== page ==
Our Global Technology Summit is helping to do this by bringing together some of the leading voices within the tech industry. For example, General Mattis is speaking to the intersection of technology and policy. Our in-house panelists from HP, Microsoft and Uber will discuss how technology companies are advancing racial equality and diversifying their outside counsel work. These speakers will be able to share insights with our clients that can help them better understand the cutting-edge work, the opportunities, and the challenges facing tech businesses and legal advisors so that they can better prepare and get ahead of changing polices and trends.

  1. DLA Piper’s Global Technology Summit combines technology, business and legal insights. In today’s world, why is looking at these areas in combination important?

Now more than ever, it is important to understand the intersection of business and law within the technology sector because both are critical for driving innovation and creating real change. For example, business-led initiatives related to sustainability, environmental, social and governance (SESG) and permanent remote work will all have legal consequences related to intellectual property protection and rights acquisition, corporate governance, international trade, privacy and data security. Business leaders will need to take all these issues into consideration as they create new priorities and strategies.

According to industry experts and economists, companies are emerging out of this pandemic into a robust economic future as if they are being catapulted by a sling. The demand for electronic and remote document execution, payment and asset transfer solutions is exploding, as businesses have recognized the lasting potential benefits of going digital, both domestically and globally. There is a growing optimism in the marketplace and pent-up demand for consumer products. There is also a demand for technology to streamline operations while at the same time focusing on research and development to get ahead of the market and fill jobs that are necessary to create these consumer products. Moreover, companies are looking to deliver more than returns to shareholders. They have reputational issues to address for their customers and their workforce on issues as distinct as civil rights and our climate. For this reason, there is a huge appetite for companies to get ahead of the trend and not be seen as lagging behind. One only has to look at the commitments being made by some of the world’s leading companies on limiting carbon emissions and opposing laws which restrict voting rights to see how this attitude has changed from just one year ago.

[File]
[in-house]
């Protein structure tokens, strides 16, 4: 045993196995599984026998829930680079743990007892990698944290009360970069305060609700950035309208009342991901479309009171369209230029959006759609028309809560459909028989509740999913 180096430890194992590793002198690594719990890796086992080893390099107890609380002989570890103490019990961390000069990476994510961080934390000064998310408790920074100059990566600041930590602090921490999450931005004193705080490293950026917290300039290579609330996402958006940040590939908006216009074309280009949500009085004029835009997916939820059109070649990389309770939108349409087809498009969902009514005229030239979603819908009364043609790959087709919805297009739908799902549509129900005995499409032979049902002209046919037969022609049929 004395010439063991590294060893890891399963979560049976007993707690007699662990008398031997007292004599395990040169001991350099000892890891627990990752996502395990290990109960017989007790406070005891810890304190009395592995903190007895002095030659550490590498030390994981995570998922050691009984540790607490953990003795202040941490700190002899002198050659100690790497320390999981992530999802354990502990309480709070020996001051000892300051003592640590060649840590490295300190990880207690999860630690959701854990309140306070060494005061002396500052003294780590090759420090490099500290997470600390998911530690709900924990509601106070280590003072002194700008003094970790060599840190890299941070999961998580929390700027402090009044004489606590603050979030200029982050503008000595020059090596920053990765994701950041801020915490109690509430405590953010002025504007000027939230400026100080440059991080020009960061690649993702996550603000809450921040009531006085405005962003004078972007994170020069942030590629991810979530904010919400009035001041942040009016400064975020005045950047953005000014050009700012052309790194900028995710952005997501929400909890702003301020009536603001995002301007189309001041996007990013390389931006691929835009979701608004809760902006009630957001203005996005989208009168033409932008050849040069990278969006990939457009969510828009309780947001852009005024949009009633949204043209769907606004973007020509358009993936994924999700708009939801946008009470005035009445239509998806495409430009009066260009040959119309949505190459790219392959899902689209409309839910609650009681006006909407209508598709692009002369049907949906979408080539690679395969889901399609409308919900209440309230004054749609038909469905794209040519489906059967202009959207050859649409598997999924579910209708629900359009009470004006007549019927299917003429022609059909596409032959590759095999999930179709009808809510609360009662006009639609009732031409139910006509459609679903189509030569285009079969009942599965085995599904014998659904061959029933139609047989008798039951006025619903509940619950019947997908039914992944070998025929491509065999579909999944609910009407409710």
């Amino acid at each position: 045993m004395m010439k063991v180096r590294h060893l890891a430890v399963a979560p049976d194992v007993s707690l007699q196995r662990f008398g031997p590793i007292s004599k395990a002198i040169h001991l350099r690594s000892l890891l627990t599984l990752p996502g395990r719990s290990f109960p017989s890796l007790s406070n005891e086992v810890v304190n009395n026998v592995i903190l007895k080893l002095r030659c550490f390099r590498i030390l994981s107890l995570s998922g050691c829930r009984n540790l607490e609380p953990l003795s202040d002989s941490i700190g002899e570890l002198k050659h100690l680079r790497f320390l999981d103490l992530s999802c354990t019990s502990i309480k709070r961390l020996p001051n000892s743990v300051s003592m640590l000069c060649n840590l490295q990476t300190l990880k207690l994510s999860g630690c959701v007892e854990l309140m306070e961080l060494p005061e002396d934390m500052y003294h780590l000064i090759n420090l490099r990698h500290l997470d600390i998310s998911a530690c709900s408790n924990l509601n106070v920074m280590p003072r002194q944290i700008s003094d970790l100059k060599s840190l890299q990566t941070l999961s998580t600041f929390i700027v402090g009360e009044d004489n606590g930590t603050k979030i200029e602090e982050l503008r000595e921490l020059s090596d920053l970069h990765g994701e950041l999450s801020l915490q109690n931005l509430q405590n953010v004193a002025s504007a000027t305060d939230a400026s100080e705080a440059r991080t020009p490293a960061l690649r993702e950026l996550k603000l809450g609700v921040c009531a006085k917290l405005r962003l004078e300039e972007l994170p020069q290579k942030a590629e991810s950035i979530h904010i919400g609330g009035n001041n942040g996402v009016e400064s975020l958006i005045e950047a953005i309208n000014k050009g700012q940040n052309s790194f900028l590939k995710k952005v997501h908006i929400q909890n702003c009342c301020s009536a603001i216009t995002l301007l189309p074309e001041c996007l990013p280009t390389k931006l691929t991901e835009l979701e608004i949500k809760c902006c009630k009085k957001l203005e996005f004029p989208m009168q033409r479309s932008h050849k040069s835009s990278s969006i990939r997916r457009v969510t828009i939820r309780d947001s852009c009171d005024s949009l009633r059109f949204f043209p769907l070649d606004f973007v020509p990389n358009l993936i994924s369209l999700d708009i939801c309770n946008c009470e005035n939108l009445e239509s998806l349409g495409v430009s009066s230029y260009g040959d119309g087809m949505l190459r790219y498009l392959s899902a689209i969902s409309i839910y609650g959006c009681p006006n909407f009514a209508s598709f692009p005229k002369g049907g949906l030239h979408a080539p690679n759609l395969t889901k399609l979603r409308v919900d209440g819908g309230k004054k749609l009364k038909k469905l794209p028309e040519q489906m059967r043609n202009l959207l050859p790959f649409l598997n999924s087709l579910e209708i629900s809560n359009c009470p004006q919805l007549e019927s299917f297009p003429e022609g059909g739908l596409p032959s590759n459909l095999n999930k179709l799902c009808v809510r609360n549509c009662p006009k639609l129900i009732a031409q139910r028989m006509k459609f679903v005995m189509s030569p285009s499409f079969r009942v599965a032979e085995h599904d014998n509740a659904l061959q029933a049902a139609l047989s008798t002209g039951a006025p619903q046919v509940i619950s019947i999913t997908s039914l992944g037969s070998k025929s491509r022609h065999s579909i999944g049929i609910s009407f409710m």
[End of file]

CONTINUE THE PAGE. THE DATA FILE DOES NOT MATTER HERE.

1. You have extensive experience in intellectual property for both mature and emerging companies. What recent intellectual property developments do you think will most impact the technology sector in 2021 and beyond?

I believe the key intellectual property issues that will have the biggest impact on the technology sector this year, and beyond, is artificial intelligence (AI) innovation – including its related privacy concerns – and IP protection for these rapidly developing technologies AI technologies. Another big issue that will keep companies, large or small, up at night is cybersecurity.